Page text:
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Topics in A-Syntax  

IGRA 08: Topics in Syntax

Thursdays 11.15-12.45, SR H1 5.16, Beethovenstraße 15

Within the generative framework, structural positions are traditionally distinguished as being A(rgument) vs. A-bar. The former are positions that can be occupied by arguments, thus can be assigned a theta-role; the latter form an Elsewhere or negative category, denoting positions that are not A positions. This binary division has major implications for operations in syntax and the rules that apply to them: e.g. movement (A movement is typically bounded within finite clauses, while A-bar movement is not), Case assignment (only available for A positions), argument structure, agreement, and binding, among others.

This course will focus on the syntax of A positions. We will examine a series of dependencies that affect and involve A positions, such as:

  • phi-agreement

  • case

  • argument-structure

  • control

  • (hyper-)raising

  • EPP

  • object shift

  • passivization

  • binding

  • certain types of scrambling

We will also look at some recent works that call into question the status (A vs. A-bar) of certain types of syntactic operation and suggest that a hybrid approach may be called for.

Required Readings: 
  • Bhatt, Rajesh. 2016. Minimalist Approaches to the Syntax of South Asian Languages. The Language and Linguistics of South Asia. Eds. Hans Henrich Hock & Elena Bashir. De Gruyter, Mouton.

  •  Bhatt, Rajesh and Stefan Keine. 2018. A secondary crossover effect in Hindi-Urdu. Talk given at FASAL 8. Wichita State University. 

  • Collins, Chris. A smuggling approach to the passive in English. Syntax 8: 2, 81-120. 

  • Deal, Amy Rose. 2017. Covert hyperraising to object. Proceedings of NELS 47. Eds. Andrew Lamont & Katerina Tetzloff. 

  • Halpert, Claire. To Appear. Raising, unphased. Natural Language and Linguistic Theory. 

  • Hartman, Jeremy. 2011b. (Non-)intervention in A-movement: some cross-constructional and cross-linguistic consequences. Linguistic Variation 11.2: 121-148. 

  • Hicks, Glyn. 2009. Tough-constructions and their derivation. Linguistic Inquiry 40:4, 535-566.

  • Keine, Stefan. To Appear. Selective Opacity. Linguistic Inquiry. 

  • McFadden, Thomas. The position of morphological case in the derivation. University of Pennsylvania Dissertation. 

  • Polinsky, Maria. 2013. Raising and control. The Cambridge Handbook of Comparative Syntax, 577-606. Ed. Marcel den Dikken. Cambridge University Press.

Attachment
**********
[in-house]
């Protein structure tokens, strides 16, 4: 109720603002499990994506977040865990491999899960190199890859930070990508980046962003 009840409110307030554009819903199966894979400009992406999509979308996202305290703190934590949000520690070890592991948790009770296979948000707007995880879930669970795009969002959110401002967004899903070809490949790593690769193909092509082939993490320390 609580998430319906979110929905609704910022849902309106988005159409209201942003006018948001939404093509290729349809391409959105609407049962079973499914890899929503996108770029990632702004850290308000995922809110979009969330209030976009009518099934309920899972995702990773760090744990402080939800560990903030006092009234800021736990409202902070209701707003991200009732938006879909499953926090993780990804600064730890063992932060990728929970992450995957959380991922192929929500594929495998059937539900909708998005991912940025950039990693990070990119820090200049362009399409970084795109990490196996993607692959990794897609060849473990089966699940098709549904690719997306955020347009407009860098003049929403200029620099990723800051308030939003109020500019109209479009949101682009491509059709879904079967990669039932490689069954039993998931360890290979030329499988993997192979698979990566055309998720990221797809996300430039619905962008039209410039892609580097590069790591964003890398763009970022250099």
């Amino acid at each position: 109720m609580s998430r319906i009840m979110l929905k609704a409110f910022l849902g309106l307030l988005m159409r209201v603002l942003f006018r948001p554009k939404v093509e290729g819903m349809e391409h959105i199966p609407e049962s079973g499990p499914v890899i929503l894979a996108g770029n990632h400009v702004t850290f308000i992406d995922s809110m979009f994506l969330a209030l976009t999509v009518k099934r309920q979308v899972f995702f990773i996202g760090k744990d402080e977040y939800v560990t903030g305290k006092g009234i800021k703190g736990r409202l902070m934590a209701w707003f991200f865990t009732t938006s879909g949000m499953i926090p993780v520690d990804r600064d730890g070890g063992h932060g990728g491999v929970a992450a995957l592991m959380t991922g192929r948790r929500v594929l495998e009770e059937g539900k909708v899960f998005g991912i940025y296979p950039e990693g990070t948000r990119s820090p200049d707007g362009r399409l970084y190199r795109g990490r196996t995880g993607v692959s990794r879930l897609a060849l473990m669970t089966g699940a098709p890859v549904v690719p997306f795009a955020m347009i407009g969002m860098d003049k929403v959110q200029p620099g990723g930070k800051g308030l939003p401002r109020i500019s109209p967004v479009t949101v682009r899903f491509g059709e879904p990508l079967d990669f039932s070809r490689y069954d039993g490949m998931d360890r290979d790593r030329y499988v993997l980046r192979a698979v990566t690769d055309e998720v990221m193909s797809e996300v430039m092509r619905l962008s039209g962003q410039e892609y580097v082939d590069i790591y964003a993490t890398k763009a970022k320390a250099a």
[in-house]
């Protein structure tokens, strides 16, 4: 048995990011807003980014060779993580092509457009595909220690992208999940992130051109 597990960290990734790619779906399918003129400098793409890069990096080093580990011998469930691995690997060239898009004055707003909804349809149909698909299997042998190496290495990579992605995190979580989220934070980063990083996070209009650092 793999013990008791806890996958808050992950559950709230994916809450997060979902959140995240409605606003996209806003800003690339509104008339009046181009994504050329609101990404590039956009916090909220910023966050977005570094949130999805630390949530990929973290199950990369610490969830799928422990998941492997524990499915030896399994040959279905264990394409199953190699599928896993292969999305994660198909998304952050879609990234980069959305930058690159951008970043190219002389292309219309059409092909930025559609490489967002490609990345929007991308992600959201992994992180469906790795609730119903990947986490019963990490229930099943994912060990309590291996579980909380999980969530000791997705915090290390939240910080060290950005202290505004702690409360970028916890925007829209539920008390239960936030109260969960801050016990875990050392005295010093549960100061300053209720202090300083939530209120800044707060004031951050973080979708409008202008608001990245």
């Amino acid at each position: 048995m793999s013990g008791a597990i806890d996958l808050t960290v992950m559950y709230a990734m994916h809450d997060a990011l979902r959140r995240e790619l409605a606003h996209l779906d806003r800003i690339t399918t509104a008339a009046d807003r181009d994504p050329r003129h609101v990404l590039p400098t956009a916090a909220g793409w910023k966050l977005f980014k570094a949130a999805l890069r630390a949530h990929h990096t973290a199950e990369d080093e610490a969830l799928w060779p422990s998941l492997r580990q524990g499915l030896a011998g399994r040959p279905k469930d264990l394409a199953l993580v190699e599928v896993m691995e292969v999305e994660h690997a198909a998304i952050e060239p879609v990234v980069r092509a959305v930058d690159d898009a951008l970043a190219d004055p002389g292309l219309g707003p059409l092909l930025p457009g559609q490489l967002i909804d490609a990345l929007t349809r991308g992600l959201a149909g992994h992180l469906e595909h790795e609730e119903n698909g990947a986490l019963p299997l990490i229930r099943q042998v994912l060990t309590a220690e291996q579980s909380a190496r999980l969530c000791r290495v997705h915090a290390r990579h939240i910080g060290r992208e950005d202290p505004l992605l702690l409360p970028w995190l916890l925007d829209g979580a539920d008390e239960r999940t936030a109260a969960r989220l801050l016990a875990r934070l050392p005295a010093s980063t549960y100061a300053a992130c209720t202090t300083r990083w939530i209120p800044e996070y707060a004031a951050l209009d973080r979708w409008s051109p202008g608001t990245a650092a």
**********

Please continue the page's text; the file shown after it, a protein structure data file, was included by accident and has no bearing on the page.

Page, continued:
• Salzmann, Martin. 2017. Prolepsis. The Wiley Blackwell Companion to Syntax. 2nd Edition. Eds. Martin Everaert and Henk C. van Riemsdijk.  

  • Sigurðsson, Halldór Ármann. On the new passive. Syntax 14:2, 148-178. 

  • Van Urk, Coppe. 2015. A uniform syntax for phrasal movement: A case study of Dinka Bor. MIT Dissertation. 

  • Vikner, Sten. 1994. Scandinavian object shift and West Germanic scrambling. Studies on Scrambling. Eds. Norbert Corver & Henk van Riemsdijk, 487-517. Mouton de Gruyter, Berlin


Additional Readings:

  • Bobaljik, Jonathan. 2002. A-Chains at the PF-Interface: Copies and `Covert' movement. Natural Language and Linguistic Theory 20: 197-267. 

  • Bruening, Benjamin. To Appear. Passive do so. Natural Language and Linguistic Theory. 

  • Cable, Seth. 2012. The optionality of movement and EPP in Dholuo. Natural Language and Linguistic Theory 30: 651-697. 

  • Chomsky, Noam. 1981. Lectures on Government and Binding. Mouton de Gruyter. Berlin. 

  • Fox, Danny. 1999. Reconstruction, binding theory, and the interpretation of chains. Linguistic Inquiry 30: 2, 157-196. 

  • Fleisher, Nicholas. 2013. On the absence of scope reconstruction in tough-subject A-chains. Linguistic Inquiry 44:2, 321-332.

  • Keine, Stefan. 2017. Case vs. positions in the locality of A-movement. University of Southern California. 

  • Longenbaugh, Nick. 2017. Composite A/A' movement: evidence from tough movement. 

  • Polinsky, Maria and Eric Potsdam. 2013. Diagnosing covert A-movement. Diagnosing Syntax, eds. Lisa Cheng & Norbert Corver.

  • Postal, Paul. 1974. On raising. MIT Press. Cambridge, MA. 

  • Safir, Ken. To Appear. The A-A'-distinction as an epiphenomenon. Linguistic Inquiry. 

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